Opinion: How to Fix a Failing IT Project

My last two postings were about the difficulties of estimating the cost in time and money of software development projects, and the perils of planning them. This time I want to look at what happens when one or both of these processes fails, and you end up with a train wreck, yet you still have to finish the project. How do you avoid turning a failed development project into a death march?

About 15 years ago, I spend almost 18 months running an organization whose only job was to fix broken projects, mostly large, complex corporate information systems projects my firm was developing for very big companies. It was not fun work, but at the time it was extremely important to my employer. My firm needed to stop a rash of expensive project overruns (and unhappy clients). and it also wanted to boost the confidence of project teams that if they got into trouble, someone would be there to help them out. We wanted our teams to look for opportunities to “push the envelope” in their development pace, because that’s where the highest margins were, but not to routinely crash and burn.

I got the job because I had a good track record delivering tough projects and because I’d led my employer’s efforts to develop a world-class approach to project management. The thinking of my bosses seemed to be, “Well, you seem to know how to do this, and anyway, we’re using your ideas. So go explain to the troops how to make the project work.” Not that all (or even most) of the ideas were mine of course, but that’s what you get for being in the lead.

The result was that I got to parlay some of my successes and consequent reputation into some operating principles and rules of engagement.

First, as a matter of principle, we never simply “shot” the project team. I’d seen this done all too often in past lives, and it was my observation that the problems we were there to fix were seldom the team’s fault, even if they were active contributors to the failure to recognize and solve the problems. I wasn’t being entirely altruistic here. Fixing broken projects requires willing collaboration and a lot of effort from the team and the client, and knowing that you’re going to get whacked doesn’t exactly foster willing collaboration or much effort. I did reserve the right to move some folks out of the engagement if they were truly the source of the problem, but in practice we only had to do this once, early on in the program.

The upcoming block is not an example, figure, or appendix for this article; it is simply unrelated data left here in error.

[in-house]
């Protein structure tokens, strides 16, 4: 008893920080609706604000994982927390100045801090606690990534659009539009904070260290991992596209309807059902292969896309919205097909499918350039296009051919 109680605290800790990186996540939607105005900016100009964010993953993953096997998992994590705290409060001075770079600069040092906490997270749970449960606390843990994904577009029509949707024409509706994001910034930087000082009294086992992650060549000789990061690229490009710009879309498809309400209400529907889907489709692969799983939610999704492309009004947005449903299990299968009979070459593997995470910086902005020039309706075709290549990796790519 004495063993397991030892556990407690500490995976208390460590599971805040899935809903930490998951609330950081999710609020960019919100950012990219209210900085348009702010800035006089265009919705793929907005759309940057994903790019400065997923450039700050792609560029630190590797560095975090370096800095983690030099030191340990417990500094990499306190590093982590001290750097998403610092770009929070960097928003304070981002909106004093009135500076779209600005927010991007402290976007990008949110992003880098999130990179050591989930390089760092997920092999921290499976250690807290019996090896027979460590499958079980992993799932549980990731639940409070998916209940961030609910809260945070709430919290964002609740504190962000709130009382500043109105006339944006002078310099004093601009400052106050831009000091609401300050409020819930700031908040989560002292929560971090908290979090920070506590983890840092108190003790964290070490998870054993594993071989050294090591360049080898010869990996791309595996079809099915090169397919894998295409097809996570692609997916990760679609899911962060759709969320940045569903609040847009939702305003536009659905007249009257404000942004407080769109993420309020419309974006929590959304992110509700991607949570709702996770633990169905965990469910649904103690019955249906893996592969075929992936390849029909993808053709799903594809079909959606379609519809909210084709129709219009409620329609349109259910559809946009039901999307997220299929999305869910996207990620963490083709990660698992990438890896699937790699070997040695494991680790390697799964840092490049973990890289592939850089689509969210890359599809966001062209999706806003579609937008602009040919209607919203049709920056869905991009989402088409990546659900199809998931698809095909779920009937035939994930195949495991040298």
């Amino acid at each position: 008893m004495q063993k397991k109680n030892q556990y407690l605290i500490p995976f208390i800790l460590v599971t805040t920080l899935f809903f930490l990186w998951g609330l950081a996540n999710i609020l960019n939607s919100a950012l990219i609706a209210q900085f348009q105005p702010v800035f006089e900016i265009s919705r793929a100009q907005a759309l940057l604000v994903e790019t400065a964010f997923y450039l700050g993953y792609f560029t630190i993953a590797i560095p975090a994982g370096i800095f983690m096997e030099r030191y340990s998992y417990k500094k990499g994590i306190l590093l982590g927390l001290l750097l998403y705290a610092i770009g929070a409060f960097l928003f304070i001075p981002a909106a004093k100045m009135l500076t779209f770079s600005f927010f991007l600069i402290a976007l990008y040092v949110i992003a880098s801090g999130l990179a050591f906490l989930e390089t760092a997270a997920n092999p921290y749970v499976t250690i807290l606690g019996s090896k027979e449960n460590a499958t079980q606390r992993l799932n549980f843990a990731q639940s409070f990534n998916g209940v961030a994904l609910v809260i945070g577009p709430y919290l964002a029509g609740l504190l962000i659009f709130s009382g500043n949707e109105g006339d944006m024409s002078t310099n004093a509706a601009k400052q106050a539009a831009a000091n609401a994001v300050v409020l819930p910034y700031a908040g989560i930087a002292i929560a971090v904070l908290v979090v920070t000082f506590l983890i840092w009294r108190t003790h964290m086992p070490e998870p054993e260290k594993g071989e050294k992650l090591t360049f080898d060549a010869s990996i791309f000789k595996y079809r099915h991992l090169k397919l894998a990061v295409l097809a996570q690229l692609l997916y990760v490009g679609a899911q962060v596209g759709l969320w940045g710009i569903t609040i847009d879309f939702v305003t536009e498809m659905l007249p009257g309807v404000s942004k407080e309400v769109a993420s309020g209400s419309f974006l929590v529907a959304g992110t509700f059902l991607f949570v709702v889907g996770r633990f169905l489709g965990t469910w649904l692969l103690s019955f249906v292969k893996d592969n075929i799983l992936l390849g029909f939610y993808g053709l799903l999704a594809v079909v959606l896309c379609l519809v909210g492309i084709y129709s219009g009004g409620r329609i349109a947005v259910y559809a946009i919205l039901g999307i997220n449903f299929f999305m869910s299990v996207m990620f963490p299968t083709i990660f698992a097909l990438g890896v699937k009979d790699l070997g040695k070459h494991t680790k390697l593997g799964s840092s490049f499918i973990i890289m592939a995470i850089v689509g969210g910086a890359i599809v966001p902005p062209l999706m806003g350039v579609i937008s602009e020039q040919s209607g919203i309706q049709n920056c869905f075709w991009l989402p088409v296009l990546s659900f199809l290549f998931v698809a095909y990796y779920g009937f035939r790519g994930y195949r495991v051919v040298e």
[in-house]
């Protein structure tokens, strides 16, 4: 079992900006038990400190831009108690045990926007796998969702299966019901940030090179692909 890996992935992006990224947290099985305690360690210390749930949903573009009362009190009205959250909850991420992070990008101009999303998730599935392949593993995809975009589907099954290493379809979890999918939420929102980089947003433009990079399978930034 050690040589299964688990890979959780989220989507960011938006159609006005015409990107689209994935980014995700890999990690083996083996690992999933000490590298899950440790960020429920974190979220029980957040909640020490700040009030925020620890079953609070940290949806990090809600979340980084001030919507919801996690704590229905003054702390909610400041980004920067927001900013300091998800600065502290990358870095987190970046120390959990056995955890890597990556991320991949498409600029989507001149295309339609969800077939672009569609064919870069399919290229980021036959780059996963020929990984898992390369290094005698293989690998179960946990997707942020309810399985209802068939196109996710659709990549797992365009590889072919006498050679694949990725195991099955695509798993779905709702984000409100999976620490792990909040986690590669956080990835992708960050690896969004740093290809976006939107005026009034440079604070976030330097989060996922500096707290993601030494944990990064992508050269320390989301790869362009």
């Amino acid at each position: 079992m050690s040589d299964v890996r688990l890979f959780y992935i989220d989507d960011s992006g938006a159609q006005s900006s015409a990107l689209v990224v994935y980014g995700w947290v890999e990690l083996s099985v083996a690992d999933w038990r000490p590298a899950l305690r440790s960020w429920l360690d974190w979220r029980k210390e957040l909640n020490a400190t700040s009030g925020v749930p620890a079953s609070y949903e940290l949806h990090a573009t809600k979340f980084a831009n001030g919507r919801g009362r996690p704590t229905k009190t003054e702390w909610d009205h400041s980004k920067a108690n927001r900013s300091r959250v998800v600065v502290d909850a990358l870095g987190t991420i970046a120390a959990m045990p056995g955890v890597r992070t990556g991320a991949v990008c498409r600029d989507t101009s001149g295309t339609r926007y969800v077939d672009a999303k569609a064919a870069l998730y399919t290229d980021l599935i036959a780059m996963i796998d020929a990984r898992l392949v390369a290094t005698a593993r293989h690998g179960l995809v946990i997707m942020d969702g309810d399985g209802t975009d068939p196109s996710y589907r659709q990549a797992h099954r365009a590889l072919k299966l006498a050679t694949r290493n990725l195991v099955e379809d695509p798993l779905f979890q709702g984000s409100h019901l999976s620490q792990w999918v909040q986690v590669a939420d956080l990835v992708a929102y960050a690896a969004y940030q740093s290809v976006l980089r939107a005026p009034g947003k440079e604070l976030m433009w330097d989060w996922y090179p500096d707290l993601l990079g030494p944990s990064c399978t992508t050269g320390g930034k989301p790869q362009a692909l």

Second, we would not solve the problem by requiring even greater effort and sacrifice from the project team. Our people are generally highly dedicated and already work hard. That wasn’t the problem. We needed to work smarter, not harder. And I didn’t want to create (or extend) a culture of “heroic fire fighters”: Too often, when you do that you get people starting fires so they can be heroes when they put them out. I wanted a culture that valued excellence in meeting demanding targets and creating satisfied clients, not in rescuing bad situations.

Third, we agreed to look at any project referred to us, but we were not obliged to agree to help. This was in self-defense. I only had a small team and we could easily have been swamped by engagement managers who wanted an easy way out of a transient difficulty or an awkward client relationship. In the end, we reviewed just over 300 projects (about 20 a month) and agreed to intervene on about 25 (about 8 percent). I personally worked on about half of these. We gave a lot of (I hope good) advice to the rest of the engagement managers and many of them came back to ask for additional input from time to time, so I don’t believe we turned anyone away who really needed us.

Of the projects where we intervened, we successfully fixed all but one. By success, I mean explicitly that we got the team back on track, re-engaged successfully with the client, delivered what they needed, and did all of the above very close to the original schedule and budget.

Before I go through some hard lessons learned, I want to talk a little about our only “failure.” This happened about halfway through the program, by which time we felt we could fix anything. Circumstances showed us just the opposite.

Story Guide:

  • Problem Projects
  • Fear of Failure
  • Lessons Learned

    Next page: Fear of Failure

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